History of Bethel Presbyterian Church
Bethel’s history from 1746 to 1974 is described in depth in Bethel and Her Ministers written by Herbert S. Turner, D.D., to commemorate our 200th anniversary in 1946 and updated to include later years with the help of James Sprunt, D.D.
In Dr. Turner’s words “To have rounded out 200 years of history and still remain strong and vigorous is a glorious achievement for any institution. It tells a story of splendid service through the years. The church founded in pioneer days by men of faith and vision… was responsible more than any other factor for that type of culture which has come to be associated with the Valley of Virginia.”
The first settlers came here about 1732 and Augusta County was established in 1738. These were pioneers, this was the frontier, and the land was virgin forest. Early Presbyterians were very serious in their faith.
Many travelled great distances to their primitive churches. Early dealings between settlers and native Indians were mostly peaceful, although there were disturbances during the French and Indian War.
North Mountain Meeting House, formed about 1740, was served by John Craig and consisted of North Mountain (Bethel and Hebron), New Providence, Timber Ridge and Forks of the James (New Monmouth). In 1746, during the Old Side-New Side controversy, the now Hebron Church led by Old-Side Major John Brown, broke off from North Mountain and became Brown’s Meeting House. At this time John Blair, a New-Side minister, organized North Mountain in the existing meeting house. Due to the old building needing repairs and a population shift to the east, a log church was built in 1779 at the present site and named Bethel.
Members played an important part in the Revolutionary War, and we still maintain the old North Mountain Cemetery where thirty-three Revolutionary War soldiers are buried among pioneer families. Bethel “became famous … for its connection with the struggle for political and religious liberty in Virginia during the closing years of the century” (Turner).
The first brick church was completed in 1822. Families rented pews to help defray operating expenses. “At first there was no musical instrument, as these were strongly disapproved of in the Presbyterian churches of that day” (Turner). During the 1820s and ‘30s, membership, including slaves, often exceeded 300. The Civil War had a major impact on the congregation. Many of Bethel’s members were killed or wounded in battle. The church was damaged by a storm in 1887 and had to be dismantled. A new church was built in 1889 with bricks salvaged from the former structure.
In 1881, the congregation organized several districts with a Bethel Elder assigned to each district. This increased membership and participation. Frequent meetings, services, and visitations were conducted in district schools and chapels. By the 1950’s Pines Chapel was the only remaining outpost of Bethel. In 1992 it began its journey to full church status which was granted in 1994.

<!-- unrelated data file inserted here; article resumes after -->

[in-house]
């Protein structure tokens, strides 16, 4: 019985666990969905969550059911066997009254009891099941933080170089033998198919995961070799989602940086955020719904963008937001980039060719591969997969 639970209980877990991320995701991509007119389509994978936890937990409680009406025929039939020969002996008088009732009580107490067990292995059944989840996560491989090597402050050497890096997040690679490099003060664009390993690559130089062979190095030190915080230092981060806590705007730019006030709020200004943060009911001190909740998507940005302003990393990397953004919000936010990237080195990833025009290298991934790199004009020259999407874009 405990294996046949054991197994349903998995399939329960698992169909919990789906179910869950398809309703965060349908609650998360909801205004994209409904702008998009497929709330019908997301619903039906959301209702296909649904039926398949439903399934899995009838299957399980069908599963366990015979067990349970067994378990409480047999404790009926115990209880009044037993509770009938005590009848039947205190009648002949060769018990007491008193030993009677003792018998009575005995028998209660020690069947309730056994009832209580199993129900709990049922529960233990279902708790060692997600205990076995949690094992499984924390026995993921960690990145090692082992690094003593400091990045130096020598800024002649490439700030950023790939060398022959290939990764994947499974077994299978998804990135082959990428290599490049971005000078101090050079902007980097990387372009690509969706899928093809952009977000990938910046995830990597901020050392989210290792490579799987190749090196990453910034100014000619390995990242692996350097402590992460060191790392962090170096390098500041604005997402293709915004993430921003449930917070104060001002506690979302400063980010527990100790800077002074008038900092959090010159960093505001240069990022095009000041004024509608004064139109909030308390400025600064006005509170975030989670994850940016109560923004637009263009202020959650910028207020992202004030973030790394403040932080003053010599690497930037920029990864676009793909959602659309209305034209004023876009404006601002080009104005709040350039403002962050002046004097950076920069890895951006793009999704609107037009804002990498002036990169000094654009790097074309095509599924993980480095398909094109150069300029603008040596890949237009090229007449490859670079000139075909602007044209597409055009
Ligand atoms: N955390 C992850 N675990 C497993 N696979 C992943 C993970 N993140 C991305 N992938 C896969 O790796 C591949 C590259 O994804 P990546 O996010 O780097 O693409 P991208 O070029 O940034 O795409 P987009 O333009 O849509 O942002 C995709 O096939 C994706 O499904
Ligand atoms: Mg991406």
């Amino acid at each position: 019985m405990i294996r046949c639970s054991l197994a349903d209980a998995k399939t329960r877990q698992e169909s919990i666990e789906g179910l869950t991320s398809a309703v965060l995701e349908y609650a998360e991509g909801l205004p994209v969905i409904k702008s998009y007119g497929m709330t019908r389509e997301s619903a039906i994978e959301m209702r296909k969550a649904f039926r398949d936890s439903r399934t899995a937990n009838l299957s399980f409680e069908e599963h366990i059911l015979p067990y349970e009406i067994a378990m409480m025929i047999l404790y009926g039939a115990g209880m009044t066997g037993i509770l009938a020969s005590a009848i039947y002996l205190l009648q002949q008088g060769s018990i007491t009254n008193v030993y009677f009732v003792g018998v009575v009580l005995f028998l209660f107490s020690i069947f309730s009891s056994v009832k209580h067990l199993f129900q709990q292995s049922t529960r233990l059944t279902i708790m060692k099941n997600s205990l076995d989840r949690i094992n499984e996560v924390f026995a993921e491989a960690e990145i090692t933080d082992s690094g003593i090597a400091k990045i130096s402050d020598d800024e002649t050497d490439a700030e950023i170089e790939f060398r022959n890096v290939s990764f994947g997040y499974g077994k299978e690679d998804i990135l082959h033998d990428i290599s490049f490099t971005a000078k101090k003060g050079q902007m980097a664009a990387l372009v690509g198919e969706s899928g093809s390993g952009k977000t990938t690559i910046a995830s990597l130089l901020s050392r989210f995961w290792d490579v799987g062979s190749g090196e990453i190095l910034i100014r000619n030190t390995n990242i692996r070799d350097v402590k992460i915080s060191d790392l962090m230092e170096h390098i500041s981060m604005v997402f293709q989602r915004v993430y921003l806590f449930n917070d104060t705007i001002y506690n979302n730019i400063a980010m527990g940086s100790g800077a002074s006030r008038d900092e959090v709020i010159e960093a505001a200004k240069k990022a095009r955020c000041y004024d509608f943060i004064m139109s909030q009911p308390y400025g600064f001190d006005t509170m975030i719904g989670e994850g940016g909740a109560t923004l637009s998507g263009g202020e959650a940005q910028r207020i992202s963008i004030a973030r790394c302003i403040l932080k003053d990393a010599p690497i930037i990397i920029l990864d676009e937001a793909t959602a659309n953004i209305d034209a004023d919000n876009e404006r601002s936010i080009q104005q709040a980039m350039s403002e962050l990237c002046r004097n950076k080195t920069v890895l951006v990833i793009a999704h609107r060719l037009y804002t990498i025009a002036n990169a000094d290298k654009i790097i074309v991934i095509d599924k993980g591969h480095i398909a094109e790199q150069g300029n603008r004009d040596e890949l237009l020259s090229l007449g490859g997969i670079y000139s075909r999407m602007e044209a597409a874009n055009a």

In 1912 Bethel’s burgeoning Sunday school program had 361 students in classes held in the new Akron-style Sunday school addition, chapels, and schoolhouses. A new education building was added in 1963 which houses the Preschool, additional Sunday school classrooms, fellowship hall, kitchen, choir room and library.
In 1921 the sanctuary was completely remodeled. The woodwork, doors, the pulpit, pews excluding the ends and chancel railing were made from walnut logs donated by the Bumgardner family from the old distillery, once located on the stream across the road in front of the church. A new floor, lights, heat, a pipe organ, additional stained glass windows, including two round windows were also installed. Six years later on the day set to commemorate the last note payment to the bank, the congregation gathered to find the church on fire. Most of the damage was to the ceiling above the chancel and the attic in the Sunday school addition (now Memorial Hall). Members scrambled to salvage the furniture but the pipe organ was ruined, mostly by water damage caused by the fire department. A new organ was installed, but was relocated to where it is now.
Music became an important part of Bethel’s character. In addition to the Adult Choir, a hand bell choir was started in 1996. Our organist recently celebrated her 60th anniversary of service to this church.
Bethel provides strong support to young people in the community. We sponsor the distinguished Boy Scout Troop 13, organized in 1927. The scout hut was added in 1949. Eagle Scout projects including a pavilion and fire pit benefit the church. The Bethel Preschool has served community children since 1965. We join with St. John’s Reformed United Church of Christ, and Redeemer and Mt Tabor Lutheran churches in holding a community wide Vacation Bible School each summer.
Many original farms and family names persist in the church. Our membership today includes families engaged in a broad mix of trades, businesses, professions, and agriculture.
Bethel’s lifelong vigor has been attributed to energetic and active membership, strong and faithful officers, and a long line of outstanding ministers.